Bitcoin has been criticized for its scalability issues in the past. In short, the number of transactions per second is widely considered to be too low to succeed as a payment network. Critics around the world discuss the issue of scalability, wondering if there will ever be more potential in blockchain technology. One of these thoughtful critics is Vitalik Buterin, the Russian-Canadian programmer who co-founded Ethereum.
In 2013, Buterin wrote and presented a paper that pushed for the accommodation of smart contracts within the Bitcoin network. This accommodation would require progress to occur, much to many miners' dismay, after a hard-fork. His idea was avoided but later led to the idea and main goals behind Ethereum.
In the same year of Buterin's presentation and rejection, a development team created QixCoin. QixCoin was a turing-complete cryptocurrency that could be won during games of online Poker or Blackjack. A player in either game could make bets with the coin and show their hands, but the technology behind QixCoin allows for the coin to only be transferred to the winner of the game.
The development team behind QixCoin sought to make this cryptocurrency popular during the early part of March 2013 through blog posts about popular events that pertained to blockchain technology, such as the Bitcoin 2013 Conference. However, within the month, the attempts to popularize the coin was abandoned in favor of a new project: Rootstock.
In essence, Rootstock is a smart contract platform that is currently connected to the Bitcoin blockchain through sidechain technology. Rootstock is an advanced version of QixCoin, and it is connected through the Bitcoin blockchain through a 2-way peg. Those who use Rootstock can lock up their Bitcoins and get just as many Smart Bitcoins in the sidechain.
Once Rootstock was presented and used for the first year, the platform managed to gain popularity with nearly every user.
Rootstock is considered by some to be “one of the most important projects currently in the crypto-verse” because of its ability to allow people to make up to 300 transactions per second without sacrificing decentralization or storage space.
Rootstock also uses the DECOR block reward sharing system in combination with the GHOST rule to maximize Bitcoin mining efficiency. DECOR and GHOST manages to do so by reducing network latencies for mid-state block switches and always securing the best chain. Federated checkpoints provide verification of Proof of Work(PoW) mined blocks by a majority of the Federation. This is designed to mitigate a scenario where the Rootstock hash power is below 50% of Bitcoin’s total hash power. The remaining hash power could be used to outperform the existing Rootstock hash power to create a double-spend.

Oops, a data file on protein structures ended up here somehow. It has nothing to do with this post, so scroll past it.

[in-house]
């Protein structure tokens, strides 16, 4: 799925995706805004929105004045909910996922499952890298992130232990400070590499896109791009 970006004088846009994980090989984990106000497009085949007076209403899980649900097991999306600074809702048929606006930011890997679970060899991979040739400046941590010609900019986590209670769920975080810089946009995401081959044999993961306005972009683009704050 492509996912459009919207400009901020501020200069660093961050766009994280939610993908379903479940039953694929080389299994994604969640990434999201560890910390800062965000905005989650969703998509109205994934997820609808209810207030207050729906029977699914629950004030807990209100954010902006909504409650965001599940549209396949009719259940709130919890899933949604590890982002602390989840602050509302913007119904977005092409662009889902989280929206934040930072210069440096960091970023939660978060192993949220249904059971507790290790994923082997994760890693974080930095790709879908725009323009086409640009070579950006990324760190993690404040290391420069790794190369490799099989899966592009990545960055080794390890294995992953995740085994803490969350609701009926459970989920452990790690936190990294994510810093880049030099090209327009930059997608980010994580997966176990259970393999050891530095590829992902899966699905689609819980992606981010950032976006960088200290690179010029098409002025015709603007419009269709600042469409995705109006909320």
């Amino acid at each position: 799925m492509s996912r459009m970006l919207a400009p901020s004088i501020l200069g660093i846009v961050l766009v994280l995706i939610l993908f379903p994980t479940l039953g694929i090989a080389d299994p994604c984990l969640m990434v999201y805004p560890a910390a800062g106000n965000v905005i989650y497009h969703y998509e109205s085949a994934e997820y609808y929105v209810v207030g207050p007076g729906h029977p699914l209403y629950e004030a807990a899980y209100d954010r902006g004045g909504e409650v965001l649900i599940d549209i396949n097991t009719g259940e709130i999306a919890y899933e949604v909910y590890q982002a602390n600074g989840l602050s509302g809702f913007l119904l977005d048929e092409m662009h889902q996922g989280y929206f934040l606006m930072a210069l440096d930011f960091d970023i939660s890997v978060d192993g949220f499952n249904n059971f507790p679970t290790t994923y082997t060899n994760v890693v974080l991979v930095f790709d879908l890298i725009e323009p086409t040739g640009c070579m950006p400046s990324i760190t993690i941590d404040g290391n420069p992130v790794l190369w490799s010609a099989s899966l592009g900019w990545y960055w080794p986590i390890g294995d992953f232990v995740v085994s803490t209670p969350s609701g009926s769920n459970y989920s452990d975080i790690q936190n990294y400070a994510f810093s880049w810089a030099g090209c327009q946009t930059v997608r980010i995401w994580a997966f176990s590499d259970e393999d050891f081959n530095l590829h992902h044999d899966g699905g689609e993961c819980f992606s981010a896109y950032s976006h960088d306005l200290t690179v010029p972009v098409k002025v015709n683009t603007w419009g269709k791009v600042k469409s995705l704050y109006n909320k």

Another feature of Rootstock that gives the developers the room to brag about its security is its reliance on "merge mining". In short, merge mining is the process of allowing two different cryptocurrencies based on the same algorithm to be mined at the same time. This allows Rootstock to be as secure as Bitcoin in the prevention of double-spending and achieves settlement finality.
On April 16, 2019, Rootstock posted a blog that covered key, and optimistic, viewpoints regarding its partnership with Microsoft. Microsoft added Rootstock MainNet as a public blockchain that will be run on the Microsoft Azure cloud-computing service. This support by a large cloud provider makes Rootstock one of the very few public blockchains with such backing.
The Rootstock blog entry commented on the partnership by stating that "the integration with Microsoft’s blockchain-as-a-service marketplace (BaaS) allows developers to deploy and configure a Rootstock node in minutes." This is a major piece of news because developers are allowed this quick option instead of the option to set up local servers, manually install, and maintain the nodes. Developers who are not affiliated with blockchain, as well as those who are, will be able to learn and experiment with dApps for a relatively low cost.
At the end of this post, the future was outlined to the company's focus on building more dApp and infrastructure solutions. These solutions include off-chain transactions for faster payments, storage to the network to earn fees, oracles for bringing Web2 data to the Rootstock blockchain, and secure communications between users.
On May 6, 2019, the Chief Rootstock Scientist, Sergio Lerner was interviewed for an additional blog post on the Rootstock website that answered questions about the future of Rootstock and its impact on real-world events and projects.
Among the projects that Lerner mentions during the interview are the following:
The future of Rootstock seems to be supported by its fans, many of which are developers and miners. Within the next five years, I can see the development of this company including larger and more sophisticated products that could bring cryptocurrency into the mainstream public more so than the Ripple currency had done among American celebrities last year.